The next stretch of road is supposedly some of the worst tracks in Peru and we had decided a few days back, that we would use a car to travel this leg of the journey. According to internet sources, there is no accommodation either and the area is dubious as far as security is concerned owing to drug trafficking. Finding a ride is simple enough and negotiating the price of 30 Soles each, also not a problem. In Peru, you don't pay extra for your luggage on local transport and although it is highly possible that we pay a bit more than locals for the trip, our bikes are whipped from us and expertly tied to the sides of the hilux tray top without a blink of an eyelid or murmur of complaint: Right up to the last minute in Asia or worse still, Turkey, we would be negotiating the price of the bicycles down from full-fare each to something in the vicinity of half price. Besides, the expedition will be worth every cent as far as we are concerned.

We had arrived at the taxi terminal at 11am or so and by 12.30pm, we are itching to go. Everyone is motioned to get in and it appears we are on our way. At least grandma01 with the blue hearts blouse on, sitting next to us in the back of the cab, believes so and is grateful to start on her long journey home to Tocache. A few circles of town, a stop to pick up a few whipper snippers from the husquvana shop and an unexpected return to the terminal waylay us a further hour. Even grandma01 is bewildered as to what is going on. In the meantime, we have collected quite a number of extra commuters. including grandma02, who joins us in the front seat and the late arrival of grandma03, who is not happy about having to stand up with all the luggage and everyone else in back of the tray.

While I'm still tossing thoughts around regarding how astonishingly overloaded our car is, we pull up behind another at the petrol station. It has chairs, tables, jerry cans and people hanging from every available rung. As I turn my head, another taxi rolls in to our right with a motokar (tuk-tuk) full of passengers on top. That I have to get a photo of.

The road is, well actually not a road at all. In Juanjui, Ali asked our driver, Jimmy, what the path would be like and although he told us it would take 5 hours of driving, according to him it was not that bad. We figure he is exagerating about the time factor. An hour into the journey and we are glad that we didn't change our decision and cycle this stretch based on our drivers opinion. It is really the worst we have seen: beats Pakistan and the road to Sary Tash hands down. On the other hand, with the exception of food crops around the villages and a bit of deforestation, it is pristine jungle. And the beauty of roads like this, is the region will stay this way. Tree tops high in the sky, creepers wrapping themselves around intertwining ferns and palms making the banks busting with heliconia red, green and yellow totally impassable. A very green sensory overload.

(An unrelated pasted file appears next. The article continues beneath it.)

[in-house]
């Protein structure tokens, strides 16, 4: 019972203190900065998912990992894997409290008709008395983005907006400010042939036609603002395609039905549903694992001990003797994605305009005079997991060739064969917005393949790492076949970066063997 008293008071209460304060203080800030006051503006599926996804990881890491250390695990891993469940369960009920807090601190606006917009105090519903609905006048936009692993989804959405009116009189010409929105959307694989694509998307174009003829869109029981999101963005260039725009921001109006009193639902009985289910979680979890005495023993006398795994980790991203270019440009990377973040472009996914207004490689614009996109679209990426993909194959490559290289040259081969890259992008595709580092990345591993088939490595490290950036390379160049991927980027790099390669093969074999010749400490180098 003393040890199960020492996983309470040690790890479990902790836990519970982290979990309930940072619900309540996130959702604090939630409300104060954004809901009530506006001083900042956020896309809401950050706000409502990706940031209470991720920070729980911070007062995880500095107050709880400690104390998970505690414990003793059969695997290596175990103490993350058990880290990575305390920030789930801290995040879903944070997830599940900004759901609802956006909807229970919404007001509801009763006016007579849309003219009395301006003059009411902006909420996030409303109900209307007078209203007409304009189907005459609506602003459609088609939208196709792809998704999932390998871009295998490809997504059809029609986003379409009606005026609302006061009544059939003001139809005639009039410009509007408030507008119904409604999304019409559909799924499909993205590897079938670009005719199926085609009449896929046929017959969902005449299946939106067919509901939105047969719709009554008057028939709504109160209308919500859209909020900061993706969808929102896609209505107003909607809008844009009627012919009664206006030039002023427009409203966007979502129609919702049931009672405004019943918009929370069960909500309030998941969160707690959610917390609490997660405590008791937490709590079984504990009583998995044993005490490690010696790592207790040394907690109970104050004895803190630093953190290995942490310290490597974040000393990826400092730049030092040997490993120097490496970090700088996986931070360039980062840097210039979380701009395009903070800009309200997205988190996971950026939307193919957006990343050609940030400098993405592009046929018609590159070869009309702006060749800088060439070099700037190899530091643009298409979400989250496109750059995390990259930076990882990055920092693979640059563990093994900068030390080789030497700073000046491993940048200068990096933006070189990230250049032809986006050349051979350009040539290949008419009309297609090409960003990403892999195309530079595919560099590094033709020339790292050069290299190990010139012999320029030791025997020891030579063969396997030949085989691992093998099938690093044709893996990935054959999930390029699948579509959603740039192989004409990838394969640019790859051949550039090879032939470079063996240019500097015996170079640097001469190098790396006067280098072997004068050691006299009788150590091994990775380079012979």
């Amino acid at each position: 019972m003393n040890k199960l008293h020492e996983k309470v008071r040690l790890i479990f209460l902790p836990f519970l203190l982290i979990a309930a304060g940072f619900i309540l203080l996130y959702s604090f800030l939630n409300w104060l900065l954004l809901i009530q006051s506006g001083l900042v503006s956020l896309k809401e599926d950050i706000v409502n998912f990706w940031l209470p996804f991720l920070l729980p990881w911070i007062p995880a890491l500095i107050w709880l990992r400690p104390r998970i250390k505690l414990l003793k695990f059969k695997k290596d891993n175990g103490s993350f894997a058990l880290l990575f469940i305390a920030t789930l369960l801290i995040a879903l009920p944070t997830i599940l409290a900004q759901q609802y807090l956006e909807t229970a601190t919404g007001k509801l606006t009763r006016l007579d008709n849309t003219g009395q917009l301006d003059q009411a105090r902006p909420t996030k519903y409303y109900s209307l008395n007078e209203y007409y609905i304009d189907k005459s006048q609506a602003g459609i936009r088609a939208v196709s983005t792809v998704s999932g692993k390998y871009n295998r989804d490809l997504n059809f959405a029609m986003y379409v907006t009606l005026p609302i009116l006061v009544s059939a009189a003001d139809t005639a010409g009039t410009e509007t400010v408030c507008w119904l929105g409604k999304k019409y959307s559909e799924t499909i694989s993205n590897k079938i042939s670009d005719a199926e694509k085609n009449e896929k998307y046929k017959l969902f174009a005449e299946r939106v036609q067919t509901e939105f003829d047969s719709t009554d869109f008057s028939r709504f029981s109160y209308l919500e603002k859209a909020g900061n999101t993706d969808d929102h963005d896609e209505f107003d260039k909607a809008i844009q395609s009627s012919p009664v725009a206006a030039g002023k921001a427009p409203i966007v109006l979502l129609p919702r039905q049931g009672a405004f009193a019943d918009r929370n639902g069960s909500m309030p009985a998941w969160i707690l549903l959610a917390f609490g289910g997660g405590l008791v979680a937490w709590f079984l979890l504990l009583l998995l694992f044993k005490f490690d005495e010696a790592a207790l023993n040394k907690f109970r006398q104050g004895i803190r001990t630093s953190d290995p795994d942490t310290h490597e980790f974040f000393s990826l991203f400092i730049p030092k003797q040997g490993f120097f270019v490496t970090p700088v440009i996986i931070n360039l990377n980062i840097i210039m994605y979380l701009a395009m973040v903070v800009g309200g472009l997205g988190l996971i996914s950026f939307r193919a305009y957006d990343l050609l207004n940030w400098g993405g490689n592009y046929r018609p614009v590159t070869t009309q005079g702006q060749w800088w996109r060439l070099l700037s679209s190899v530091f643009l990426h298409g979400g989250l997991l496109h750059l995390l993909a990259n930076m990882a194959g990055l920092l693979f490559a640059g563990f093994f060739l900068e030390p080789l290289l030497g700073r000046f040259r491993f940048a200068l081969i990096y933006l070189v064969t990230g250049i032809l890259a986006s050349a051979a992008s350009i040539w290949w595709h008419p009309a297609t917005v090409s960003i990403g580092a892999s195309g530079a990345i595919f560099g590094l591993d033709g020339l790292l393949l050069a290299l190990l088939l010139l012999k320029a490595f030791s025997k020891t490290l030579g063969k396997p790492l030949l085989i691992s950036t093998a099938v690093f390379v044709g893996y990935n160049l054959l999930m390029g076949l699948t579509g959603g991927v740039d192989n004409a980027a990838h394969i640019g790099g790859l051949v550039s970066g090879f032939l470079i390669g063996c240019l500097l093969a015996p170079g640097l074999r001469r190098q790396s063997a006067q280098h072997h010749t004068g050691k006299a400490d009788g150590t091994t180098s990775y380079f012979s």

The 180 kilometre stretch takes Jimmy 6½ hours to complete. Admittedly, we stop to pick up every Jhon, Jhosep and Jhuan along the way with their sacks of rice, bags of peanuts, cartons of spaghetti, carved bed heads and guitars, but we still estimate that it would have taken us at least 3 long days of strenuous pushing. The road is incredibly undulating, with wheel sinking gravel, pebbles, boulders, rivers, mud, several collapsed bridges that require expert wheel placement on ordinary wooden planks or ferrying the car across the waterways on a couple of boats tied together, acting as a barge. Every time, we pass one of these road obstacles, grandma01 grabs the unused front seatbelt firmly, becomes vocally nervous, followed by immediate excitement when we are safe on the other side. Jimmy's expert and surprisingly courteous driving skills would give Michael Schumacher a run for his money any day.

Conflicting with internet information on the region, there are lots of villages along the way and once you have reached Nuevo Jaen, after 68 kilometres, there is plenty of official accommodation too: Balsayuca; Polvora; and Pizano all have hospedajes or hostals. Grandma02 gets out smack bang in the middle of nowhere and heads down the path that leads to her wooden hut with proportionately tall thatched roof. Grandma01 turns to us and affectionately comments: "her little paradise". Grandma03 leaves us a few kilometres further on too. So, if people like these grandmas live here, then I guess as far as security is concerned, it is reasonably safe. In broad daylight and going on gut instinct, it feels harmless enough. Later in the evening, when we are still navigating our way along atrocious jungle roads, there are a number of men roadside with rifles clearly on display, but then again, wherever you are, the idea is not to be roaming around in the dark.